Camcorder cases rise in Japan

Copyright violators face up to 10 years in jail under 2007 laws

TOKYO -- A man arrested Monday for uploading a copy of Takashi Miike’s “Crows Zero II” that was camcorded in a movie theater is the first case of its kind in Japan, according to the Japan and International Motion Picture Copyright Association.

The 37 year-old suspect is accused of using file-sharing software to distribute the film in May while it was still in theatrical release. The film, released by Toho in April, was traced to a theater in Aichi Prefecture through watermarks embedded in the print.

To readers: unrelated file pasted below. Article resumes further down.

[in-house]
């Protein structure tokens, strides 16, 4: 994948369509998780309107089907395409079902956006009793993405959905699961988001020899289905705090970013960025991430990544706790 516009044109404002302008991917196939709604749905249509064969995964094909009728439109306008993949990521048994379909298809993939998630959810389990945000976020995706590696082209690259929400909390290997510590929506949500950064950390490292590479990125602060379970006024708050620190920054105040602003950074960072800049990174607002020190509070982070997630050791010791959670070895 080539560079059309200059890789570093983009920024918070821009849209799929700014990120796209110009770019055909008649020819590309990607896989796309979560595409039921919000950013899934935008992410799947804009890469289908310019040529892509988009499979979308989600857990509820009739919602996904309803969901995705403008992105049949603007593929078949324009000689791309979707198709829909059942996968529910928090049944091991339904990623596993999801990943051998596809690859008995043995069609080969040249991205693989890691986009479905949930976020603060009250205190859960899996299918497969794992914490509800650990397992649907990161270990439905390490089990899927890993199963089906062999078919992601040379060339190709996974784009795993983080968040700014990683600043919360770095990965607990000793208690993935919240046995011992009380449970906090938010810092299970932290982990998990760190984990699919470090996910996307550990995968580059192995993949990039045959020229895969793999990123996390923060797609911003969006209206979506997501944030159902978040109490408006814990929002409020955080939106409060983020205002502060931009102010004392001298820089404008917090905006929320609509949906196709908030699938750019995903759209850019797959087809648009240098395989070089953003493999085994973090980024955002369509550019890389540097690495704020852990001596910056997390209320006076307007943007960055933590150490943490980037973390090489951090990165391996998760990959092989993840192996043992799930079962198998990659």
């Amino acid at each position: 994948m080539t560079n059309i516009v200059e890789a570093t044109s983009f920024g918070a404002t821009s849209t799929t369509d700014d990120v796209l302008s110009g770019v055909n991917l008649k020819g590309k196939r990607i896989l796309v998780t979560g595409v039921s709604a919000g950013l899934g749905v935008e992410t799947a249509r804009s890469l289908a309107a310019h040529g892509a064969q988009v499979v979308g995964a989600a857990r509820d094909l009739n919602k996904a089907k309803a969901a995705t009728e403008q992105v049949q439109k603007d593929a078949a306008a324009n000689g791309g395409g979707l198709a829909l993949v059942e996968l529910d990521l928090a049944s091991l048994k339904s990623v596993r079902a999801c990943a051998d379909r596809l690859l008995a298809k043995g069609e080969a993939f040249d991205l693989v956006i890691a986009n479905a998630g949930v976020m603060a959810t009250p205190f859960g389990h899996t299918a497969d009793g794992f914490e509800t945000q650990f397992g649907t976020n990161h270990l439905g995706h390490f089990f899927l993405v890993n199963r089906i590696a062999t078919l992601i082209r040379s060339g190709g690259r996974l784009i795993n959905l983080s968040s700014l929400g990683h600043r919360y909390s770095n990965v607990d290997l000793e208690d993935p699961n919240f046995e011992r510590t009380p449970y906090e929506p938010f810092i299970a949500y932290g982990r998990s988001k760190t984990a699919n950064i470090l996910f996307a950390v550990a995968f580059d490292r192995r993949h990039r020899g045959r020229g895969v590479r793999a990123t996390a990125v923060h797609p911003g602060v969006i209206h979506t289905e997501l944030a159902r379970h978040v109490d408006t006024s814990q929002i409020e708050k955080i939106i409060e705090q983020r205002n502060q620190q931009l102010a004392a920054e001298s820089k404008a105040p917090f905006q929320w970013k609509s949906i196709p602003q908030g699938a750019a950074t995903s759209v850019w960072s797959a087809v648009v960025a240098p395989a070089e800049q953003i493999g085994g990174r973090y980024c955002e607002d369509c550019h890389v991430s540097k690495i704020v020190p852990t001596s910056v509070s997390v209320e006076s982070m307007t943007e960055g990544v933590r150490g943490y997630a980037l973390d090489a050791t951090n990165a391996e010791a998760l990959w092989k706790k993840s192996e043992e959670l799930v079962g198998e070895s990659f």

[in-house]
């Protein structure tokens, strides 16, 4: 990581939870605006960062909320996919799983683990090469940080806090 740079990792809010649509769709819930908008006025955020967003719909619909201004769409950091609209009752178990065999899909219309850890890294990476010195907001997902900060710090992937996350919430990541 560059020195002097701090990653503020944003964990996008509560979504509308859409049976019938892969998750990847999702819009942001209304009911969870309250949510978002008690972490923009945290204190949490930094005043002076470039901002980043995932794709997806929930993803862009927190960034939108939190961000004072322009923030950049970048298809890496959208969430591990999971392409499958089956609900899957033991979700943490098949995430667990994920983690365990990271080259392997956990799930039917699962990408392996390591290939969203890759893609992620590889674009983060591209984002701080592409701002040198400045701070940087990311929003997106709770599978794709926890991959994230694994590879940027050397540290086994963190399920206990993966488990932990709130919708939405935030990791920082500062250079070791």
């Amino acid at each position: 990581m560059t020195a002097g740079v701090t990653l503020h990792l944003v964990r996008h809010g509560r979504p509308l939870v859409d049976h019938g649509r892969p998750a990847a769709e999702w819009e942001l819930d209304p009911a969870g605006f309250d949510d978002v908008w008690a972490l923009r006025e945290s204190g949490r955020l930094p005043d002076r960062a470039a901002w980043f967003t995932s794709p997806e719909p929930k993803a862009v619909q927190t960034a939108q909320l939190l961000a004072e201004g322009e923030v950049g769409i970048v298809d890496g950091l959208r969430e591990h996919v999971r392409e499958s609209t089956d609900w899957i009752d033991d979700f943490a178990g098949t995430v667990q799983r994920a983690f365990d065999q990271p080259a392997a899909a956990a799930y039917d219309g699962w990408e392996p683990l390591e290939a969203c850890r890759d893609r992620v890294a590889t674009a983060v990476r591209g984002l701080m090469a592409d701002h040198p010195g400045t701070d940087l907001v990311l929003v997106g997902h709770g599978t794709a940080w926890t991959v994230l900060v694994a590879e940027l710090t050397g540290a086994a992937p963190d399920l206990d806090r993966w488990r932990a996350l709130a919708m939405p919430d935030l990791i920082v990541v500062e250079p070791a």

In a separate incident on Monday in Saitama, north of Tokyo, another man was arrested for file-sharing movies including "Harry Potter and the Half-Blood Prince," which is also still showing in theaters.

Last September a man was arrested for uploading a copy of “Wanted” that had been camcorded abroad, to which he added Japanese subtitles.

Under new copyright laws passed in August 2007, those caught camcording in theaters can face up to 10 years imprisonment.
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